The Mycenaean civilization flourished on mainland Greece from around 1600 BC. It was a warlike society and weapons and armour have been found in their graves. Mycenae, city of Agamemnon, was one of several heavily fortified strongholds. They are also known for being great traders as they sailed far and wide. They traded with Egypt, Asia Minor, Italy and Cyprus. The Mycenaeans were very wealthy and archaeologists have uncovered many objects in gold, silver and ivory from their towns. Their writing system called ‘Linear B’ was adapted from a Minoan script. Unlike the Minoans, the Mycenaeans spoke Greek. Around 1250 BC the Mycenaeans started to build huge defensive walls around the major towns because they were under threat from foreign invaders. By 1200 BC the cities began to be abandoned or destroyed.
1100-700BC, after the collapse of the Mycenaean civilization, Greece was plunged into a Dark Age. The rich Mycenaean towns and palaces fell into decline or were destroyed, writing was no longer used and trade with other countries decreased dramatically. Although very little is known about this period it is thought the population of Greece became much smaller with people living in fewer and smaller settlements possibly due to famine and the depopulation.
The Archaic Period was a time of great change in Greece from 700 -480 BC. Many cities like Athens, Corinth, Argos and Sparta, grew rich and powerful. Great temples to the gods were built in many places around Greece. The cities developed new ways to govern themselves. Many cities were ruled by kings or rich families. Others were ruled by a small group of people called an oligarchy. At the end of the 6th century BC, Athens developed a system in which many of its citizens helped to make the rules and decisions. This type of government was called democracy. Sparta invaded the neighbouring land of Messenia and forced most of its inhabitants into slavery. To make sure they could control such a large number of slaves, Sparta became a military society. Men and women were expected to be fit and strong. The men were forbidden to have jobs or trade because they were full-time soldiers. Many of the Greek cities joined together when faced with a common enemy. At the beginning of the 5th Century BC Greece was invaded twice by the Persians and even thought the Greeks were outnumbered they were still able to drive the invaders away from their land.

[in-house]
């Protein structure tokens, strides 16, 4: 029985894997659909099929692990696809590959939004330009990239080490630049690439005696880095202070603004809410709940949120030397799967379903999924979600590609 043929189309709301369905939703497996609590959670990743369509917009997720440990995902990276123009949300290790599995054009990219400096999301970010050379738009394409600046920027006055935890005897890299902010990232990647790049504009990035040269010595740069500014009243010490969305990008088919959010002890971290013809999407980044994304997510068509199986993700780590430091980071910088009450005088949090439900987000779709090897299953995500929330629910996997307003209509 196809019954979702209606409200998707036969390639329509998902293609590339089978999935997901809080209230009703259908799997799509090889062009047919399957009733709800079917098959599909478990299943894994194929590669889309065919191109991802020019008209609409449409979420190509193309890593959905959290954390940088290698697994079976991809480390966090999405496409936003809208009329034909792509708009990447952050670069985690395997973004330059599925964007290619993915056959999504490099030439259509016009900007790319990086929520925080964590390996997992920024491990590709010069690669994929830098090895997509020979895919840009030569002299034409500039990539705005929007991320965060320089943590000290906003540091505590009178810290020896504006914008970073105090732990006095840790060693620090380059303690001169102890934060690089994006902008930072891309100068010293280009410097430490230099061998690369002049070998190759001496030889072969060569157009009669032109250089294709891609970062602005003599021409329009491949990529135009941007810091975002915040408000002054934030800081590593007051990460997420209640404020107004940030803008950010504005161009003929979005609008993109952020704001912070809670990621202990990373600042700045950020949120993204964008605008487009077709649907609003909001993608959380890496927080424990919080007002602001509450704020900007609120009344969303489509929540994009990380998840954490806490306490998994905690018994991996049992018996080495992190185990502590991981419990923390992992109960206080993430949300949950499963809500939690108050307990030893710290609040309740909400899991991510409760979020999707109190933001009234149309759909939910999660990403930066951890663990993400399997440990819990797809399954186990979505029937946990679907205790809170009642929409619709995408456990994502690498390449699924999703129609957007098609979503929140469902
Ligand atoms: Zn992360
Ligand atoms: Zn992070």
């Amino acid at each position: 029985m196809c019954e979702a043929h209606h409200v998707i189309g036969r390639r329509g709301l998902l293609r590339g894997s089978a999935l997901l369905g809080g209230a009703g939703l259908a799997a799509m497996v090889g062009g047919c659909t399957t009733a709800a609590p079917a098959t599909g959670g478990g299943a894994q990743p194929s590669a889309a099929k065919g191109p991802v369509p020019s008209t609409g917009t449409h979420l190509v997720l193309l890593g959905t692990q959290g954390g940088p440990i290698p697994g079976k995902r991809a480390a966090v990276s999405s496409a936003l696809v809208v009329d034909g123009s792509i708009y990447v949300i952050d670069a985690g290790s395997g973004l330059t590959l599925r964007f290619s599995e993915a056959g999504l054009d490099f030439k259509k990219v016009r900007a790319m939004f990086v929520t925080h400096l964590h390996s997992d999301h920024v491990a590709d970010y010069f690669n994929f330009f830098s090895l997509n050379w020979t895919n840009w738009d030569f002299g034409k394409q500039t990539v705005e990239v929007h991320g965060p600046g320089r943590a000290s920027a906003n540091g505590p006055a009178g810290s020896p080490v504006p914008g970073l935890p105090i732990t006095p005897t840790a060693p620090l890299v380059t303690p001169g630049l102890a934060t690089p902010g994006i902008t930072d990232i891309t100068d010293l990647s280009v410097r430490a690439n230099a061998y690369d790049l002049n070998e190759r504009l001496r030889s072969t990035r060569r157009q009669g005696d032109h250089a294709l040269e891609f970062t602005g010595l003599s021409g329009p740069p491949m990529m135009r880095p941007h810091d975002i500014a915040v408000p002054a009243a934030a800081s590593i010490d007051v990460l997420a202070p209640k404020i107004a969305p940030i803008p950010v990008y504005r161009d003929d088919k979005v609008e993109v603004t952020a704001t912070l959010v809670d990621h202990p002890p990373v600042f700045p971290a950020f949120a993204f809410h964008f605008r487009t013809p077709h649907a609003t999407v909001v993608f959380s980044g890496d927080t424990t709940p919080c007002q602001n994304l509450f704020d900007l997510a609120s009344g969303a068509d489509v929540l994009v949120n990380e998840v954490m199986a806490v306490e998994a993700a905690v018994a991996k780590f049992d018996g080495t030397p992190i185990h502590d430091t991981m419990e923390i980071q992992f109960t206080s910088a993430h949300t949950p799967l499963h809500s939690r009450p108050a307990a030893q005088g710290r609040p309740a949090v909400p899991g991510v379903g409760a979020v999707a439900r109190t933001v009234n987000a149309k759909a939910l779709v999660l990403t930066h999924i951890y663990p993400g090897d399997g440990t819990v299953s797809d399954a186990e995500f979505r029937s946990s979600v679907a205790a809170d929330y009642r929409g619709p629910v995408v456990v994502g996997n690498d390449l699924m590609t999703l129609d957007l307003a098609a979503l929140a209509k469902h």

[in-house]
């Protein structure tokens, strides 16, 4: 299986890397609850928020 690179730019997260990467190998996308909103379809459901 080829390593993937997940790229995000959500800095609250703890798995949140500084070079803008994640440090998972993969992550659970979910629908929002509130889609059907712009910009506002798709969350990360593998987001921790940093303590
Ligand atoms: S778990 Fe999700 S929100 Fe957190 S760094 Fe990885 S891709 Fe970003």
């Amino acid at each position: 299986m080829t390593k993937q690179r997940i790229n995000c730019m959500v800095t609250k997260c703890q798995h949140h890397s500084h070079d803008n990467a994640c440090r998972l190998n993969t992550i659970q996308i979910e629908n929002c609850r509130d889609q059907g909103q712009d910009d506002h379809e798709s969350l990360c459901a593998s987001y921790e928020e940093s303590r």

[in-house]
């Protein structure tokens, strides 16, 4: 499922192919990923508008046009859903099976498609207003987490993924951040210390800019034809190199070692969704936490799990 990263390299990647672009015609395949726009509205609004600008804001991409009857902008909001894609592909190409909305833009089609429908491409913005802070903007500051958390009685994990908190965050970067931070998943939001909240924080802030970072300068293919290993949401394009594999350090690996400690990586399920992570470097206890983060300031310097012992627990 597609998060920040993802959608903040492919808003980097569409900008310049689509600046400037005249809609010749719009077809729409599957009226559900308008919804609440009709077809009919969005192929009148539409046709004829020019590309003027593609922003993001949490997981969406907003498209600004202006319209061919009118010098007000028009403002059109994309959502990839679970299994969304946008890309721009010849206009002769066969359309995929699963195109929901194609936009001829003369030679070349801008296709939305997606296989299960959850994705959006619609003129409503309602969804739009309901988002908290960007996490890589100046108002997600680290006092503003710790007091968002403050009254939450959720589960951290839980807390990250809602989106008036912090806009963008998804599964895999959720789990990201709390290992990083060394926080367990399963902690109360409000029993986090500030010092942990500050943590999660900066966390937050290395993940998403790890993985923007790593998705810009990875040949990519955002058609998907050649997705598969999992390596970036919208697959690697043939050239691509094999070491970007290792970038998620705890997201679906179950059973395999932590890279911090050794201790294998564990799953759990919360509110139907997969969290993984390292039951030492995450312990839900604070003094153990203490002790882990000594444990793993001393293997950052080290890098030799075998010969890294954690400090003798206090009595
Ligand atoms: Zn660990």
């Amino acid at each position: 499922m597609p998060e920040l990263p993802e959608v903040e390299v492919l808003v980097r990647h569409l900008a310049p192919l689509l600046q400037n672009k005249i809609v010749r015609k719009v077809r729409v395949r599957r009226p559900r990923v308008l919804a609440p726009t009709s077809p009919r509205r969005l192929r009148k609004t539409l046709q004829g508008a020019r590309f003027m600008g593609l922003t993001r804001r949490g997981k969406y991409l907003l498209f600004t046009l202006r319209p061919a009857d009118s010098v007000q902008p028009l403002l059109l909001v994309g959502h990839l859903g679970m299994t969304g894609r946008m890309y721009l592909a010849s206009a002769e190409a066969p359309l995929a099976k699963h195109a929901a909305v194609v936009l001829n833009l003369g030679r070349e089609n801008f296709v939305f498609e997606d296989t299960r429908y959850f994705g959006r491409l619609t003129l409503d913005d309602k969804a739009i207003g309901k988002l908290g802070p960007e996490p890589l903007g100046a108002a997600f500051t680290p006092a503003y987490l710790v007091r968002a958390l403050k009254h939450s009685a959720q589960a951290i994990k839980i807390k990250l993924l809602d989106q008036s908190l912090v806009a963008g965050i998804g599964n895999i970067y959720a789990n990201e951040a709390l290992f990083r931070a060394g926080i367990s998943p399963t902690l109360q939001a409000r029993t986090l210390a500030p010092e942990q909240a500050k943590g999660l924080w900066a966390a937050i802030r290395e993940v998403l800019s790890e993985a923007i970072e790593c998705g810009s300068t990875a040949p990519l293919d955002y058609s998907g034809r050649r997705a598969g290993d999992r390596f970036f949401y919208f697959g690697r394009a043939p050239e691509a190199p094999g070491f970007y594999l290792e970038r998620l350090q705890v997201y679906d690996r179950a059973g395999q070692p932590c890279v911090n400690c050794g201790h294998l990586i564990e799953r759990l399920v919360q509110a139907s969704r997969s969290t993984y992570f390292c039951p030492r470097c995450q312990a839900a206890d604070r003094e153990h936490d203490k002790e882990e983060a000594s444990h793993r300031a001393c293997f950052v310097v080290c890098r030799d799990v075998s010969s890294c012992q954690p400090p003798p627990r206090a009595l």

From 323-31 BC, the Hellenistic Period was the time from the death of Alexander the Great to the beginning of the Roman Empire. The Greek world was now dominated by large kingdoms ruled by dynasties rather than individual city states. This was a time when Greek influence spread throughout a great deal of the world. The countries that Alexander had conquered adopted the Greek language, religion and styles of art often mixing them with local traditions. Greek towns with gymnasia, temples and theatres were built in all parts of the empire, even as far away as Afghanistan.
The word politics come from the Greek word ‘polis’, meaning city-state or community. Greece was a collection of some 1500 separate communities scattered round the Mediterranean. Those cities that were not democracies were either oligarchies – where power was in the hands of the few richest citizens- or monarchies, called ‘tyrannies’ in cases where the sole ruler had complete power by force rather than inheritance. Of the democracies, the oldest, the most stable, the most long-lived, but also the most radical, was Athens.